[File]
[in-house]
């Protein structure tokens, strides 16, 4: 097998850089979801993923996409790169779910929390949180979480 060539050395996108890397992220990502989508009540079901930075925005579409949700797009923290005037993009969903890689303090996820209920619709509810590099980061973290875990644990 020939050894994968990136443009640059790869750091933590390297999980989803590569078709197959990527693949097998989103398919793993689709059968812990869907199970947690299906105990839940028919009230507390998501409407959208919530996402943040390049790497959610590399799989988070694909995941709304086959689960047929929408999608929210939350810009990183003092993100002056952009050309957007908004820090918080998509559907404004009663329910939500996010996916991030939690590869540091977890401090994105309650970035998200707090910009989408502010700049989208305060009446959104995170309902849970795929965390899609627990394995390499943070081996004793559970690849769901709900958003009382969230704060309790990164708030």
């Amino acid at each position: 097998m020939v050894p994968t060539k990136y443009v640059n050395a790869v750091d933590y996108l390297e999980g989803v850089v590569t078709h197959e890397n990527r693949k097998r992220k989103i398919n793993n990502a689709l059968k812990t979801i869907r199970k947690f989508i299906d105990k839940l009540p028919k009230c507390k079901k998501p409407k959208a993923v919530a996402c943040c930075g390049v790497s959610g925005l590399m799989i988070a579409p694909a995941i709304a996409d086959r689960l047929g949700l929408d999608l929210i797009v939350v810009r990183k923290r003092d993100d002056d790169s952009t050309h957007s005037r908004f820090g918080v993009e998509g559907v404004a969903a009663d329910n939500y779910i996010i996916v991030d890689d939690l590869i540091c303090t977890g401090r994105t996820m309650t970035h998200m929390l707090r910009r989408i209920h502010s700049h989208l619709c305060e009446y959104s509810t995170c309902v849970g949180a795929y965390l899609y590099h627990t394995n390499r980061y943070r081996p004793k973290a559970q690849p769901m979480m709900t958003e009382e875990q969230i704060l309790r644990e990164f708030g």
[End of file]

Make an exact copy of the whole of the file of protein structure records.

[in-house]
């Protein structure tokens, strides 16, 4: 097998850089979801993923996409790169779910929390949180979480 060539050395996108890397992220990502989508009540079901930075925005579409949700797009923290005037993009969903890689303090996820209920619709509810590099980061973290875990644990 020939050894994968990136443009640059790869750091933590390297999980989803590569078709197959990527693949097998989103398919793993689709059968812990869907199970947690299906105990839940028919009230507390998501409407959208919530996402943040390049790497959610590399799989988070694909995941709304086959689960047929929408999608929210939350810009990183003092993100002056952009050309957007908004820090918080998509559907404004009663329910939500996010996916991030939690590869540091977890401090994105309650970035998200707090910009989408502010700049989208305060009446959104995170309902849970795929965390899609627990394995390499943070081996004793559970690849769901709900958003009382969230704060309790990164708030």
């Amino acid at each position: 097998m020939v050894p994968t060539k990136y443009v640059n050395a790869v750091d933590y996108l390297e999980g989803v850089v590569t078709h197959e890397n990527r693949k097998r992220k989103i398919n793993n990502a689709l059968k812990t979801i869907r199970k947690f989508i299906d105990k839940l009540p028919k009230c507390k079901k998501p409407k959208a993923v919530a996402c943040c930075g390049v790497s959610g925005l590399m799989i988070a579409p694909a995941i709304a996409d086959r689960l047929g949700l929408d999608l929210i797009v939350v810009r990183k923290r003092d993100d002056d790169s952009t050309h957007s005037r908004f820090g918080v993009e998509g559907v404004a969903a009663d329910n939500y779910i996010i996916v991030d890689d939690l590869i540091c303090t977890g401090r994105t996820m309650t970035h998200m929390l707090r910009r989408i209920h502010s700049h989208l619709c305060e009446y959104s509810t995170c309902v849970g949180a795929y965390l899609y590099h627990t394995n390499r980061y943070r081996p004793k973290a559970q690849p769901m979480m709900t958003e009382e875990q969230i704060l309790r644990e990164f708030g």